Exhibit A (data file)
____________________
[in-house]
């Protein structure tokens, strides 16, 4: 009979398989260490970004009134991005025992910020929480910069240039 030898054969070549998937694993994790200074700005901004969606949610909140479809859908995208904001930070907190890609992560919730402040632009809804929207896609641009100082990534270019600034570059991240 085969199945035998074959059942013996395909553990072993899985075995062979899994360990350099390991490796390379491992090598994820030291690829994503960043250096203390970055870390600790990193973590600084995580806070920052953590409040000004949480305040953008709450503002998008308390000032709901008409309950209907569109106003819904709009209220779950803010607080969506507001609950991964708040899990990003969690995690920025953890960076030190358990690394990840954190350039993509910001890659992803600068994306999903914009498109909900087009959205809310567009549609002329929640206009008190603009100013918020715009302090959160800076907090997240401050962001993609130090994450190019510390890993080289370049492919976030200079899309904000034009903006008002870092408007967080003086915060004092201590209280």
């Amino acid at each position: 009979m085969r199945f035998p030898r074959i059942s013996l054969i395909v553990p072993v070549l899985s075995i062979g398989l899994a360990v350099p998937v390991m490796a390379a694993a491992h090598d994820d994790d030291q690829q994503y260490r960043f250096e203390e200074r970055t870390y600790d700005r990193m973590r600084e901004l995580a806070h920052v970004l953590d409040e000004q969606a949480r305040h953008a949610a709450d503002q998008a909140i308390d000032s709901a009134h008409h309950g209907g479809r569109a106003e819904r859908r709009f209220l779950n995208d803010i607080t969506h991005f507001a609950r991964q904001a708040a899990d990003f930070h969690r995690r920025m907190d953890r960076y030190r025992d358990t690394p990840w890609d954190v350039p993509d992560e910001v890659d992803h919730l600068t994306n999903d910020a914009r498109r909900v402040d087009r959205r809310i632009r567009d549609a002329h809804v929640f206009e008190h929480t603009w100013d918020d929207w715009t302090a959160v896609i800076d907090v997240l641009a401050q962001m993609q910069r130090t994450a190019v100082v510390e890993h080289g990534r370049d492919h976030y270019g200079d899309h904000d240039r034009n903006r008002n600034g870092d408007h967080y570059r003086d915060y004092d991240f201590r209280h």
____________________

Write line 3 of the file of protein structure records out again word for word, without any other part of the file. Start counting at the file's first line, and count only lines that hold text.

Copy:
């Amino acid at each position: 009979m085969r199945f035998p030898r074959i059942s013996l054969i395909v553990p072993v070549l899985s075995i062979g398989l899994a360990v350099p998937v390991m490796a390379a694993a491992h090598d994820d994790d030291q690829q994503y260490r960043f250096e203390e200074r970055t870390y600790d700005r990193m973590r600084e901004l995580a806070h920052v970004l953590d409040e000004q969606a949480r305040h953008a949610a709450d503002q998008a909140i308390d000032s709901a009134h008409h309950g209907g479809r569109a106003e819904r859908r709009f209220l779950n995208d803010i607080t969506h991005f507001a609950r991964q904001a708040a899990d990003f930070h969690r995690r920025m907190d953890r960076y030190r025992d358990t690394p990840w890609d954190v350039p993509d992560e910001v890659d992803h919730l600068t994306n999903d910020a914009r498109r909900v402040d087009r959205r809310i632009r567009d549609a002329h809804v929640f206009e008190h929480t603009w100013d918020d929207w715009t302090a959160v896609i800076d907090v997240l641009a401050q962001m993609q910069r130090t994450a190019v100082v510390e890993h080289g990534r370049d492919h976030y270019g200079d899309h904000d240039r034009n903006r008002n600034g870092d408007h967080y570059r003086d915060y004092d991240f201590r209280h």